As shown in FIG. 3, a section of the completion well is isolated by use of a plug (324) to seal the bottom portion of the isolated area and a packer (318) to seal the top portion of the isolated area. The plug (324) is a solid piece that fits completely against the entire circumference of the inner wall of the casing (304). The packer (318), unlike the plug (324), includes some sort of a hole (often circular) through its center. The pipe (310) is orientated such that it is aligned with the hole in the packer (318). In one or more embodiments of the invention, a pressure gauge (316) is placed on the inner wall of the pipe near the bottom portion of the pipe. In one or more embodiments of the invention, the pressure gauge is affixed to the inner wall of the pipe using techniques well known in the art. Further, the location of the pressure gauge (316) relative to the end of the pipe (310) may vary depending on the implementation. In one or more embodiments of the invention, the location of the pressure gauge (316) is located on the inner wall of the pipe such that it does not come into contact with the swabbing tool (314).

In one or more embodiments of the invention, before the swabbing test begins, the swabbing tool (314) is lowered toward the bottom of the pipe (310) and comes to rest at a location inside the pipe (310), just above the pressure gauge (316). A portion of the swabbing tool (314) is configured to expand to approximately the diameter of the inner wall of the pipe (310) while traveling in one direction. Specifically, the swabbing tool (314) is oriented to lift the fluid (e.g., fluid A (311)) located above the swabbing tool (314) up the pipe (310) toward the surface (306). The swabbing tool (314) may include a check valve (not shown), which allows fluid to flow through the swabbing tool (314) as the swabbing tool (314) is lowered in the pipe (310). In this example, some fluid (e.g., fluid A (311)) is forced up the pipe (310) above the swabbing tool (314) as the swabbing tool (314) is lowered into position at the bottom portion of the pipe (316). Those skilled in the art will appreciate that other fluid may include, but is not limited to, completion fluid, reservoir fluid (e.g., hydrocarbons, etc), other fluid, or any combination thereof.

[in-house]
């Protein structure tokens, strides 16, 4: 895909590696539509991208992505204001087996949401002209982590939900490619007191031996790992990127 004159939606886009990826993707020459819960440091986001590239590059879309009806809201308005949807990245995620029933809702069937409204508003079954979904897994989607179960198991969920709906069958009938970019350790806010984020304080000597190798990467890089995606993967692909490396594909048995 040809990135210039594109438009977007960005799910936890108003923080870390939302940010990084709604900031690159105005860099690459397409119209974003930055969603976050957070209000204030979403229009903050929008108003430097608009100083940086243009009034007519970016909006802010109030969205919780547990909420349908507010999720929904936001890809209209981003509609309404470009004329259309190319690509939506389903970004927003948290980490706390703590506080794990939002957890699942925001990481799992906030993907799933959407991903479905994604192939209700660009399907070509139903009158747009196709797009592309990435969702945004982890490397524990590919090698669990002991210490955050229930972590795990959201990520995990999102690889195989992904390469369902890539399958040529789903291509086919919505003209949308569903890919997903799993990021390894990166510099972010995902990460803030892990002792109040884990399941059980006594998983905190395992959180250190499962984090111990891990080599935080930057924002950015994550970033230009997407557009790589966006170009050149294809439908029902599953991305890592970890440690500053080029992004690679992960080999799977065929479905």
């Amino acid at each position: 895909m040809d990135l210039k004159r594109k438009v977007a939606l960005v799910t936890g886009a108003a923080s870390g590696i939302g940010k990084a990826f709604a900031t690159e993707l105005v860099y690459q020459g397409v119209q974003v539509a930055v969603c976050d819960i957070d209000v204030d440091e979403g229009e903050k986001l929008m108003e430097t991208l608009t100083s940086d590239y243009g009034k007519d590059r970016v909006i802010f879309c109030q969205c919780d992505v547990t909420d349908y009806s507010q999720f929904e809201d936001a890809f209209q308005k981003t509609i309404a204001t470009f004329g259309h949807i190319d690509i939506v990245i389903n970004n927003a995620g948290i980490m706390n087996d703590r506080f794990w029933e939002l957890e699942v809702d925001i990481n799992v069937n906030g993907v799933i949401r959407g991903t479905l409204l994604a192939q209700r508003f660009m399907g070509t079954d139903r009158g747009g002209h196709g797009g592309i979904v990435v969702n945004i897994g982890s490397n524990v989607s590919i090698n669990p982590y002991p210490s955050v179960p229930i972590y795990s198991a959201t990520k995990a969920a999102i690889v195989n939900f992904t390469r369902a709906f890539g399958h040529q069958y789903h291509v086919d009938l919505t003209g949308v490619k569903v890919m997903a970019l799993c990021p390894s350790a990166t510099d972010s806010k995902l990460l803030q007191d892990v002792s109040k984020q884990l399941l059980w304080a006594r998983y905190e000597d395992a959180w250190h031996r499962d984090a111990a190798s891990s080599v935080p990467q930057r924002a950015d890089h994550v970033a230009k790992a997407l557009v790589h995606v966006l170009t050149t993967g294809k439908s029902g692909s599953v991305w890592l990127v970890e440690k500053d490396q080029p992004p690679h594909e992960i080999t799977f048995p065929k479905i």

As the swabbing test run starts, the swabbing tool (314) is pulled toward the surface (306) by the wireline (302). The wireline (302) is connected to a device (not shown) on the surface, e.g., a winch, to enable the wireline (302) to be raised and lowered at a controlled rate. As discussed above, as the swabbing tool (314) is pulled toward the surface (306) and the fluid (e.g., fluid A (311)) is lifted up the pipe (310), which lowers the pressure toward the bottom of the pipe (310). As the pressure toward the bottom of the pipe (310) decreases, the pressure against the reservoir (320) also decreases, allowing the fluid (e.g., fluid B (312)) in the reservoir (320) to enter the casing (304). As the fluid (e.g., fluid B (312)) in the reservoir (320) enters the casing (304), the pressure toward the bottom of the pipe (310) increase, increases the pressure read by the pressure gauge (316). In one or more embodiments of the invention, the fluid (e.g., fluid B (312)) flows from the reservoir (320), through the perforations (322) into the casing (304).

In certain situations, a pocket of gas (gas C (328)), which may include but is not limited to air, may occupy space between the under side of the swabbing tool (314) and the fluid (e.g., fluid B (312)) in the pipe (310) as the swabbing tool (314) is lifted toward the surface (306). Another pocket of gas (gas A (308)), which may be the same gas as the pocket of gas (gas C (328)), may occupy space between the inner wall of the casing (304) and the outer wall of the pipe (310) above the packer (318). In addition, another pocket of gas (gas B (326)) may occupy space above the fluid (e.g., fluid B (312)) being pushed to the surface (306) by the swabbing tool (314) inside the pipe (310). In all locations that a pocket of gas (e.g., gas A (308), gas B (326), gas C (328)) occupies, the gas (e.g., gas A (308), gas B (326), gas C (328)) may be naturally occurring in the environment, or the gas (e.g., gas A (308), gas B (326), gas C (328)) may be a specific type of gas that is injected into that location.

Continuing with the discussion of FIG. 3, as the swabbing tool (314) approaches the surface (306), more fluid (e.g., fluid A (311)) enters the pipe (310) behind the swabbing tool (314), and this increase in fluid (e.g., fluid A (311) and/or fluid B (312)) increases the pressure being read by the pressure gauge (316). Once the swabbing tool (314) reaches the surface, fluid (e.g., fluid A (311) and/or fluid B (312)) that was drawn upward is collected and may be subsequently analyzed. Additional swabbing tests may be conducted, either at the same depth in the completion well (300) or at a different depth in the completion well (300). Further, each swabbing test may have multiple runs. In one or more embodiments of the invention, if the swabbing test is performed at different depths, the depth of the plug (324) and packer (318) within the pipe may be adjusted and additional perforations created in the appropriate locations prior to initiating additional swabbing tests.